Log Entries

Incorrectly Placed Quotations

Categorizing Speech Verbs

Linking Verbs With Speeches

Multiple Verbs

Project Log

Incorrectly Placed Quotations

One of the first problems we encountered was that some of quotations in the texts contained words that were not part of the speech being quoted. For archeographic reasons we reproduced the texts exactly as they appeared in the source. However, the punctuation conventions employed in that source often failed to distinguish speech from descriptions of speech acts. For example:

“hello, said Ivan. I’ve come to slay your dragon,”

includes the phrase “said Ivan” within the quotation marks, even though it is not part of the quoted text. Initially we completely removed the quotation marks from the text and replaced them with a ]]> element to denote instances of direct speech. We later decided not to tamper with any of the original text, including punctuation, which meant that we needed to develop an alternative strategy for identify text that was actually spoken as part of a quotation. We dealt with the issue by tagging the quote as two separate speech acts, linking the portions together by assigning them a shared speech number @sn attribute. For example:

]]>"hello]]>, said Ivan. ]]>I’ve come to slay your dragon."]]>.

This markup strategy uses the shared @sn attribute value to formalize the fact that the two instances of speech are parts of a single speech act. The use of quotation marks in the original source erroneously suggests that “said Ivan” was part of the speech; our strategy ensures that when we need to retrieve the contents of a speech for analysis, we will not also retrieve that descriptive phrase. One of the reasons that we wanted to exclude phrases such like “said Ivan” from the actual content of a ]]> element, was to enable searches to return more accurate results. As with similar problems, the solution does not compromise the integrity of the original text and keeps the quotation marks in their original context.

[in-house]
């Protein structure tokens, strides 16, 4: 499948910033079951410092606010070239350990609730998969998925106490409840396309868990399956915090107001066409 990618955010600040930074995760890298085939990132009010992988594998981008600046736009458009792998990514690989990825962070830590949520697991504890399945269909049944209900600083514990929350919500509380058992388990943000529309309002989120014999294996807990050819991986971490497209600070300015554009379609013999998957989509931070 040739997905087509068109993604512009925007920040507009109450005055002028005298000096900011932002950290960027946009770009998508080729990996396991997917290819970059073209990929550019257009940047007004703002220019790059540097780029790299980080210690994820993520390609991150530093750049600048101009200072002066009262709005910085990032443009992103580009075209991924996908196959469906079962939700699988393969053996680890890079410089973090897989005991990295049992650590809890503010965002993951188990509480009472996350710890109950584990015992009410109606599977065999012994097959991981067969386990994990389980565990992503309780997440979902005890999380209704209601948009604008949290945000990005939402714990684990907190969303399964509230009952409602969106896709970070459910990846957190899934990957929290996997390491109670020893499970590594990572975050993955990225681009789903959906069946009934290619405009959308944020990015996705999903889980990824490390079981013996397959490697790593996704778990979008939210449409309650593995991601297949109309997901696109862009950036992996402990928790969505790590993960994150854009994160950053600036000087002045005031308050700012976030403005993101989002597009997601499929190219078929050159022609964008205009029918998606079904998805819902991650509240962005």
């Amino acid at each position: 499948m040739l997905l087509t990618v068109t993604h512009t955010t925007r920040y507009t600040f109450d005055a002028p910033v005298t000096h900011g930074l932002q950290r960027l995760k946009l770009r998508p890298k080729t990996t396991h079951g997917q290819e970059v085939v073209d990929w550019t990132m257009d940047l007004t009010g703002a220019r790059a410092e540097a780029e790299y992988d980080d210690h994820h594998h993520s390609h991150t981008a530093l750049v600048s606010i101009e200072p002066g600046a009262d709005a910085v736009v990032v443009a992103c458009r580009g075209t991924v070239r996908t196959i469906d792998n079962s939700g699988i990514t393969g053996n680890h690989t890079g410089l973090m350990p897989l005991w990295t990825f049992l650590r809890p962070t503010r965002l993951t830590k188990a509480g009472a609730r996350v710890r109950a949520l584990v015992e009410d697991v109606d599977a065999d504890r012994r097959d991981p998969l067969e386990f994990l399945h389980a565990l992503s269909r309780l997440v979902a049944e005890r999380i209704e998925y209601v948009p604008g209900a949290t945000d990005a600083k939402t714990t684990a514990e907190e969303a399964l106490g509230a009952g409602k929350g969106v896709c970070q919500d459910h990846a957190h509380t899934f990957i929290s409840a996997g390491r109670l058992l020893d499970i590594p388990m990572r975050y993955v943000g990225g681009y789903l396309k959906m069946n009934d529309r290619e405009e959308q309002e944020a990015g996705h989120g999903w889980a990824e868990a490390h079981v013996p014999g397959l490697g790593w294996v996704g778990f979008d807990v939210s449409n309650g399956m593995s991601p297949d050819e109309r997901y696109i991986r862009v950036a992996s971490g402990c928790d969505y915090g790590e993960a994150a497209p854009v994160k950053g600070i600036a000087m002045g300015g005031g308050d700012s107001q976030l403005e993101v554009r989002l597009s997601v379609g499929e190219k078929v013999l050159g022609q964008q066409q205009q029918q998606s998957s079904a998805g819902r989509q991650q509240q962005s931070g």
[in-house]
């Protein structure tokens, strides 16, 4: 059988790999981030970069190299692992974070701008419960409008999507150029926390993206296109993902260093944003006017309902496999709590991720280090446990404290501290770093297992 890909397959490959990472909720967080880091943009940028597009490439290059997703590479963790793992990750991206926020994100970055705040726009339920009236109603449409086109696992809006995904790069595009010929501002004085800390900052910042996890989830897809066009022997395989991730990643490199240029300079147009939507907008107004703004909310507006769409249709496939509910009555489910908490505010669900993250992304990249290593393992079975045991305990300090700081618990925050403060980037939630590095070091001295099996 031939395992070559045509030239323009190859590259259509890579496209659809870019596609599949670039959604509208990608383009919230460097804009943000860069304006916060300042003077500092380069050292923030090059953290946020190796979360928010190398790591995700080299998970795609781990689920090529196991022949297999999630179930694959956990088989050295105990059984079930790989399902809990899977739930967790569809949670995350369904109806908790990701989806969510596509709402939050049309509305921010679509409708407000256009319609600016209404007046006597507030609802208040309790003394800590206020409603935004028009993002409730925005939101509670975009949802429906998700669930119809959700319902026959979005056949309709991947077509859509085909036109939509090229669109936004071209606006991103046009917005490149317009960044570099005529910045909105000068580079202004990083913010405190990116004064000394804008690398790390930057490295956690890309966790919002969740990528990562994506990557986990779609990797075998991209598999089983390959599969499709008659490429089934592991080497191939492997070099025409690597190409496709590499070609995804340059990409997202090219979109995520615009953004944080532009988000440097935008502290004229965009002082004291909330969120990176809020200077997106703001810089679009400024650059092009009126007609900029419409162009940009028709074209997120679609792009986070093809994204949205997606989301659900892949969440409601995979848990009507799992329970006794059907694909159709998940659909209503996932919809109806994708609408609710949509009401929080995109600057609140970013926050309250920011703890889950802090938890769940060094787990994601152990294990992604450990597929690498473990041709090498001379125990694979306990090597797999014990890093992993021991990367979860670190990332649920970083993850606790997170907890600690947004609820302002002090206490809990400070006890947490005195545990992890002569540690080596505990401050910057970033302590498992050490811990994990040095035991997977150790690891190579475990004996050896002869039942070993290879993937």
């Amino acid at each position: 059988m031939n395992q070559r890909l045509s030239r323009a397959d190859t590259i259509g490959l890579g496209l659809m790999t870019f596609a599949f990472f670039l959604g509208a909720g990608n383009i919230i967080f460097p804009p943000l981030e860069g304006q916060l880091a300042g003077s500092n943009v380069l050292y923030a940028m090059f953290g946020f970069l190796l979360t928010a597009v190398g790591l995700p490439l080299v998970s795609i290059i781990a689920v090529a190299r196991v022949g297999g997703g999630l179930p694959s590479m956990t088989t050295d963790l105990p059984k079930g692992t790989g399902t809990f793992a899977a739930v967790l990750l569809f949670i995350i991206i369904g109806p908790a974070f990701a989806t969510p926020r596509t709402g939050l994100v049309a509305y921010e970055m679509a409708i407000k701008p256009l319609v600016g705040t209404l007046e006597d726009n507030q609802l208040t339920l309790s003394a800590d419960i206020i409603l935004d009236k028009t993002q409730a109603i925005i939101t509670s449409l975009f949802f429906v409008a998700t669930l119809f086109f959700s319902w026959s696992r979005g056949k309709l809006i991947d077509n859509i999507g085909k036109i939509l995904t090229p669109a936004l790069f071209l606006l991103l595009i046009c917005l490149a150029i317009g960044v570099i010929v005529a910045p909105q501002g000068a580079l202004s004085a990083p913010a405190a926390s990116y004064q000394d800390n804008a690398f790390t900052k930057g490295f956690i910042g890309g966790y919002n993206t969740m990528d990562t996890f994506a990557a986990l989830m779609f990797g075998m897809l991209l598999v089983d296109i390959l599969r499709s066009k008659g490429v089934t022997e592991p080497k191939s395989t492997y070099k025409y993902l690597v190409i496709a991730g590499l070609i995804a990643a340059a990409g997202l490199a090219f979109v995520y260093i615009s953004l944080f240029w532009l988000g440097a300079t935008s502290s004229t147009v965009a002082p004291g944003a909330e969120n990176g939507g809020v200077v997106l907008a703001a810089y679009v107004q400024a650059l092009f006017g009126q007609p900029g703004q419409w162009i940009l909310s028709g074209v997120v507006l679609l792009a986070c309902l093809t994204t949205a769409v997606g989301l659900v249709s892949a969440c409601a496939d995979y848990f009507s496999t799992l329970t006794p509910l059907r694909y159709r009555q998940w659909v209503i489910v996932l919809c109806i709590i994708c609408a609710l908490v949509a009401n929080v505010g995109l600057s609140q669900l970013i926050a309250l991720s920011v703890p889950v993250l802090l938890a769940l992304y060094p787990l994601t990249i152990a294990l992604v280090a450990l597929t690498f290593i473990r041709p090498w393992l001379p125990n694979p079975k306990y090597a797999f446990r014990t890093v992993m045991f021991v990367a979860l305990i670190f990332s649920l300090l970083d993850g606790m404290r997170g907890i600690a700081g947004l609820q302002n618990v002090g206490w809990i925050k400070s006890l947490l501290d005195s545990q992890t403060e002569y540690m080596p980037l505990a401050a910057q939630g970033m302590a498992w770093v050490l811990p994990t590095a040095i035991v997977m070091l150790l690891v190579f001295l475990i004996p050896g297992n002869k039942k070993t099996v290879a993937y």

Categorizing Speech Verbs

One of the trickiest and most pervasive problems we experienced in marking up the tales was determining which words should be considered verbs of speech. We quickly discovered that there were more types of speech verbs in the text than we had originally expected. This raised the question of how should we go about determining the classification system for verbs. For example, does “They agreed” count as an act of indirect speech? Should it be assumed that the agreement was vocalized, or since vocalization is not explicit should the act be considered non-verbal? Here is another example of the type of verb in question: